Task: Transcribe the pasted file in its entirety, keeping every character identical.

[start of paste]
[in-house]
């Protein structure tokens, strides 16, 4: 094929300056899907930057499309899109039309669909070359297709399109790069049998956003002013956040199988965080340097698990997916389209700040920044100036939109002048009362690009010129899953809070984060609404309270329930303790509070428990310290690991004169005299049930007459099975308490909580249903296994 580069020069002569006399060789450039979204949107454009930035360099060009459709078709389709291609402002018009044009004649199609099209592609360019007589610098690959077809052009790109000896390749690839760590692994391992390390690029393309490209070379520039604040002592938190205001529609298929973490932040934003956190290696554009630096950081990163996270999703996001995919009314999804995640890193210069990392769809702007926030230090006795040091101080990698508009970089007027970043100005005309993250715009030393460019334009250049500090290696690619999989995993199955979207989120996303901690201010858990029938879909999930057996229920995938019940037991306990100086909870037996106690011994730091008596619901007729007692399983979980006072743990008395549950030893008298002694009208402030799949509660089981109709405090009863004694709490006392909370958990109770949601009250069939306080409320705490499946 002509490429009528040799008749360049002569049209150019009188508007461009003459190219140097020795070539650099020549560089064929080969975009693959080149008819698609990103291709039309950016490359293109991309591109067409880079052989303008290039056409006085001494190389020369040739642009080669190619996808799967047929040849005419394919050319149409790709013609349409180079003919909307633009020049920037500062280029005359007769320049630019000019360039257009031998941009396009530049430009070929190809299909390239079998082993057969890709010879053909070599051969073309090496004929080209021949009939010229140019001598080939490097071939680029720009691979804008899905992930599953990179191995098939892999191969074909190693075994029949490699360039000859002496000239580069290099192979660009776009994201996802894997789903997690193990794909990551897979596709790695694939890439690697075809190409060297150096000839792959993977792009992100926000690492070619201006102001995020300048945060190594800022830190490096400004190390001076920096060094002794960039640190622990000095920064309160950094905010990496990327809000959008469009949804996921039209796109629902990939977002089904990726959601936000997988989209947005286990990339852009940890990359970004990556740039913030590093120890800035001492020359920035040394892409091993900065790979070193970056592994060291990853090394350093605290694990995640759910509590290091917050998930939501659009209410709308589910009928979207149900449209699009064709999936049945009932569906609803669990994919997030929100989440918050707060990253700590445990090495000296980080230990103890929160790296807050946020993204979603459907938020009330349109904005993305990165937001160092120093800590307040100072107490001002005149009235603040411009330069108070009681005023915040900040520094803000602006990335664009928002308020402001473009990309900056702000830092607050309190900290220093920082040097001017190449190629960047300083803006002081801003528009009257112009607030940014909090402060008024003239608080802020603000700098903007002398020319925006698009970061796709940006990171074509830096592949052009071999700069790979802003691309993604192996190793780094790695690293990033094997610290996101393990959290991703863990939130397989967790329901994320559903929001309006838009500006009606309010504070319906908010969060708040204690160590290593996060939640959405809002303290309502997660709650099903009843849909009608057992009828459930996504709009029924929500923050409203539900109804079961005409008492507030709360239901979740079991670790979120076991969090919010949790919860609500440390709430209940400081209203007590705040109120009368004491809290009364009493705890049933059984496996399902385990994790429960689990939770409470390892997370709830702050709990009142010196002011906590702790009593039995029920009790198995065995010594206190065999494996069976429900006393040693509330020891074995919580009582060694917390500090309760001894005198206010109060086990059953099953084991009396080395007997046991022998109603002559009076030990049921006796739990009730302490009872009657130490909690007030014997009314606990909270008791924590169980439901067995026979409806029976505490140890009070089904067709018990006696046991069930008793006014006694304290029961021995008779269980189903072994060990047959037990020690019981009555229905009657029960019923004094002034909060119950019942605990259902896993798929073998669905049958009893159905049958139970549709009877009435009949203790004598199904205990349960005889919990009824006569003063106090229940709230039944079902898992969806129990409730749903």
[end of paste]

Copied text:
[in-house]
């Protein structure tokens, strides 16, 4: 094929300056899907930057499309899109039309669909070359297709399109790069049998956003002013956040199988965080340097698990997916389209700040920044100036939109002048009362690009010129899953809070984060609404309270329930303790509070428990310290690991004169005299049930007459099975308490909580249903296994 580069020069002569006399060789450039979204949107454009930035360099060009459709078709389709291609402002018009044009004649199609099209592609360019007589610098690959077809052009790109000896390749690839760590692994391992390390690029393309490209070379520039604040002592938190205001529609298929973490932040934003956190290696554009630096950081990163996270999703996001995919009314999804995640890193210069990392769809702007926030230090006795040091101080990698508009970089007027970043100005005309993250715009030393460019334009250049500090290696690619999989995993199955979207989120996303901690201010858990029938879909999930057996229920995938019940037991306990100086909870037996106690011994730091008596619901007729007692399983979980006072743990008395549950030893008298002694009208402030799949509660089981109709405090009863004694709490006392909370958990109770949601009250069939306080409320705490499946 002509490429009528040799008749360049002569049209150019009188508007461009003459190219140097020795070539650099020549560089064929080969975009693959080149008819698609990103291709039309950016490359293109991309591109067409880079052989303008290039056409006085001494190389020369040739642009080669190619996808799967047929040849005419394919050319149409790709013609349409180079003919909307633009020049920037500062280029005359007769320049630019000019360039257009031998941009396009530049430009070929190809299909390239079998082993057969890709010879053909070599051969073309090496004929080209021949009939010229140019001598080939490097071939680029720009691979804008899905992930599953990179191995098939892999191969074909190693075994029949490699360039000859002496000239580069290099192979660009776009994201996802894997789903997690193990794909990551897979596709790695694939890439690697075809190409060297150096000839792959993977792009992100926000690492070619201006102001995020300048945060190594800022830190490096400004190390001076920096060094002794960039640190622990000095920064309160950094905010990496990327809000959008469009949804996921039209796109629902990939977002089904990726959601936000997988989209947005286990990339852009940890990359970004990556740039913030590093120890800035001492020359920035040394892409091993900065790979070193970056592994060291990853090394350093605290694990995640759910509590290091917050998930939501659009209410709308589910009928979207149900449209699009064709999936049945009932569906609803669990994919997030929100989440918050707060990253700590445990090495000296980080230990103890929160790296807050946020993204979603459907938020009330349109904005993305990165937001160092120093800590307040100072107490001002005149009235603040411009330069108070009681005023915040900040520094803000602006990335664009928002308020402001473009990309900056702000830092607050309190900290220093920082040097001017190449190629960047300083803006002081801003528009009257112009607030940014909090402060008024003239608080802020603000700098903007002398020319925006698009970061796709940006990171074509830096592949052009071999700069790979802003691309993604192996190793780094790695690293990033094997610290996101393990959290991703863990939130397989967790329901994320559903929001309006838009500006009606309010504070319906908010969060708040204690160590290593996060939640959405809002303290309502997660709650099903009843849909009608057992009828459930996504709009029924929500923050409203539900109804079961005409008492507030709360239901979740079991670790979120076991969090919010949790919860609500440390709430209940400081209203007590705040109120009368004491809290009364009493705890049933059984496996399902385990994790429960689990939770409470390892997370709830702050709990009142010196002011906590702790009593039995029920009790198995065995010594206190065999494996069976429900006393040693509330020891074995919580009582060694917390500090309760001894005198206010109060086990059953099953084991009396080395007997046991022998109603002559009076030990049921006796739990009730302490009872009657130490909690007030014997009314606990909270008791924590169980439901067995026979409806029976505490140890009070089904067709018990006696046991069930008793006014006694304290029961021995008779269980189903072994060990047959037990020690019981009555229905009657029960019923004094002034909060119950019942605990259902896993798929073998669905049958009893159905049958139970549709009877009435009949203790004598199904205990349960005889919990009824006569003063106090229940709230039944079902898992969806129990409730749903």